Assortment forecasting: the necessary tools for optimization
The assortment forecasting must take into account all the operations implemented to anticipate and select the offer of the products proposed to the buyers in physical or electronic point of sale. The main objectives to be reached when implementing a product assortment forecasting policy are the improvement of sales and the optimization of the stock disposal of the products targeted by the assortment.
In addition, the optimization of product assortment forecasting can improve other aspects of the operation of a given point of sale. Once established, it affects both the forecasting of orders, promotional policies and the operation of forecasting teams. Which dimensions should be taken into account to improve product assortment forecasts? What tools can help improve the quality of assortment predictions by store? Find here all the aspects to take into account in order to succeed in assortment forecasting.
Forecasting of inventory, promotions and product assortments
Inventory forecasting and product assortments are linked. The objective behind the optimization of these two actions is to reduce storage costs and to limit the immobilization of cash in reserve. In addition, optimizing inventory forecasting and product assortments is also:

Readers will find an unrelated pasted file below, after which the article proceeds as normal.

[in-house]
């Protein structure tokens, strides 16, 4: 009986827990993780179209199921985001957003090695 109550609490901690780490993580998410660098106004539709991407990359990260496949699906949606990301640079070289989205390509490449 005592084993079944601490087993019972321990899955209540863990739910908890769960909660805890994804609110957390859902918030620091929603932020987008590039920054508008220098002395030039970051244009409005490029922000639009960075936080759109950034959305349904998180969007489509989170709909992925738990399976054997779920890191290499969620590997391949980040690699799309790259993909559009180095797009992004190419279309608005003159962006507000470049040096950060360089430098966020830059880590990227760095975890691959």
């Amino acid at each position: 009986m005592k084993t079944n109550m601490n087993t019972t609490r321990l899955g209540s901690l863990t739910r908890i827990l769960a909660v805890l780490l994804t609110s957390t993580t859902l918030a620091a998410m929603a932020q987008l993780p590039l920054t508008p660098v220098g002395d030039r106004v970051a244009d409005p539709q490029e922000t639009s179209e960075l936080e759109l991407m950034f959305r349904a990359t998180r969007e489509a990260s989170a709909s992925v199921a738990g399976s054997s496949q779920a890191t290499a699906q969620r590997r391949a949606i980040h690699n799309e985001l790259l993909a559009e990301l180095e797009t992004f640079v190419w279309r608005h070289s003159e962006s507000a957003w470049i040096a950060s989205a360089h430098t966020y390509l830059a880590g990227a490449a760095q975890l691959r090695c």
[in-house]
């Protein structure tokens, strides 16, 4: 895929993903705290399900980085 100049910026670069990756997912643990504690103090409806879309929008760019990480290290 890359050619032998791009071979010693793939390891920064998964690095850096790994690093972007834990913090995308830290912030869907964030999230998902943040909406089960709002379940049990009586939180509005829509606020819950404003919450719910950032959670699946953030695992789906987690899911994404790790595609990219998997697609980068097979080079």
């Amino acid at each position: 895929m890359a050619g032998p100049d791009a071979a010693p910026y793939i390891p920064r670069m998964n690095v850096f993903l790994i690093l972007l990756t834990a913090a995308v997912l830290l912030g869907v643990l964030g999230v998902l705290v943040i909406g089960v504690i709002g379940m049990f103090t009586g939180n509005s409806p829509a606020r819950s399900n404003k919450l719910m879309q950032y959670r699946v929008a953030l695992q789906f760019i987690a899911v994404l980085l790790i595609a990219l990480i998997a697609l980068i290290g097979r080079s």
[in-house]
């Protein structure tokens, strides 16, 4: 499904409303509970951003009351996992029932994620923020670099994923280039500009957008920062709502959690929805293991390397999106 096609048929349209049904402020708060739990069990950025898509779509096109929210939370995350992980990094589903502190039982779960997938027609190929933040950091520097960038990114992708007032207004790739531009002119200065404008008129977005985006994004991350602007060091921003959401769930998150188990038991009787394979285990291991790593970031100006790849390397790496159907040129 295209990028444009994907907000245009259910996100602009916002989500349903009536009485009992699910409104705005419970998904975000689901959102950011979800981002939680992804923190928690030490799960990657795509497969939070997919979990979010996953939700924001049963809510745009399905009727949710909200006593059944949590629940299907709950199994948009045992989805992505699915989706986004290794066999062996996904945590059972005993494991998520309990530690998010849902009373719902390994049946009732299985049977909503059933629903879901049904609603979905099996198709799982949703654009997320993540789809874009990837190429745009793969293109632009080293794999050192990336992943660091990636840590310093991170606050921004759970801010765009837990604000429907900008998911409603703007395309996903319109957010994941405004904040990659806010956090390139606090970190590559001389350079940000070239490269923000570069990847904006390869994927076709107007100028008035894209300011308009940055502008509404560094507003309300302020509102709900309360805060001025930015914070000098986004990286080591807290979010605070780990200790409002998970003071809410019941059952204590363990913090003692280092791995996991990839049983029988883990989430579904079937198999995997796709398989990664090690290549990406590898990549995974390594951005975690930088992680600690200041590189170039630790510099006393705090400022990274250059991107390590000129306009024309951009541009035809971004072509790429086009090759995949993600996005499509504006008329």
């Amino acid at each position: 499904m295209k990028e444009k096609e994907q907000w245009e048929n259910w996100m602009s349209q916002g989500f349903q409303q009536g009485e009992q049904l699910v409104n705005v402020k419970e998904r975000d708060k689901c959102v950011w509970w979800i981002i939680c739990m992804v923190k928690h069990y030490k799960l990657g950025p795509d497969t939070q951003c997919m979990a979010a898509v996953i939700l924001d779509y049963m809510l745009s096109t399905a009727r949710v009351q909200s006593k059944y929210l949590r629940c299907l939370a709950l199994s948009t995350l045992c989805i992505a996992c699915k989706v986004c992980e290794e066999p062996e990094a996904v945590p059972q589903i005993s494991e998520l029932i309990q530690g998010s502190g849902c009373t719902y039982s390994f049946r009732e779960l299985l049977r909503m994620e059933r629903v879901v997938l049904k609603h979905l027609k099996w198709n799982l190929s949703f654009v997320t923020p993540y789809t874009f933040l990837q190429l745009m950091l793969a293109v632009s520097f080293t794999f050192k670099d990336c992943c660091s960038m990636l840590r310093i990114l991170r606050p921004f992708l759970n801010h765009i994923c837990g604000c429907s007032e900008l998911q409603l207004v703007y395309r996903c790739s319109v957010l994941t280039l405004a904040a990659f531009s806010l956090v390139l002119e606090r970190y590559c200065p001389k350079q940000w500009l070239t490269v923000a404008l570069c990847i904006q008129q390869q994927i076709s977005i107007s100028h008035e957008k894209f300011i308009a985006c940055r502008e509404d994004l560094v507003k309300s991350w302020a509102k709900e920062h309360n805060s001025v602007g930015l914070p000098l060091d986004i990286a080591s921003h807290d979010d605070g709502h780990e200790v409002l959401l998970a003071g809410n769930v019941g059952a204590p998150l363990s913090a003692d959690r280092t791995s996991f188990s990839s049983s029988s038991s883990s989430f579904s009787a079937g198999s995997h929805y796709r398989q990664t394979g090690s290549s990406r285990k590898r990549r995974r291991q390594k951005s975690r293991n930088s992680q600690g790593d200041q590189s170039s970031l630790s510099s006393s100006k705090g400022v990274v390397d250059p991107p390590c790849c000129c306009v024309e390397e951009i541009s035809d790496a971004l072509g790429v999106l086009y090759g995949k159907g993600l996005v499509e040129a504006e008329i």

- reduce losses related to unsold products;
- limit the waste of perishable products (fresh, food for example);
- avoid cannibalization effects between products;
- reduce inventory costs;
- free up operational teams from time-consuming or non-value added tasks.
In addition, assortment forecasts are also linked to the promotion policy implemented by the sales outlet. This policy is itself linked to the optimization of margins and customer needs. Therefore, it is necessary to choose a working methodology and a decision support tool able to make the analysis of the problem of the optimization of the assortments of articles linked to the other operational and logistic aspects of the sales outlet.
The importance of data in assortment forecasting
To optimize assortment forecasting, the historical data of the retailer or business in question must be valorized. This data include customer baskets (invoices and tickets), sales and promotions history, etc. The choice of tools capable of taking into account all the data is crucial for improving the predictions generated. The forecasting and BI (business intelligence) methods used by companies until now suffer from shortcomings regarding:
- Lack of personalization based on points of sale;
- the inability to manage large volumes of data to gain accuracy;
- The implication of human bias due to the limited choice of data;
- The impossibility of combining internal company data with data from competitors, the target market, exogenous data such as meteorological and econometric data, and data related to the supply chain (data from suppliers, goods transportation, etc.);
- the inability to produce anticipatory results over several months or in real time.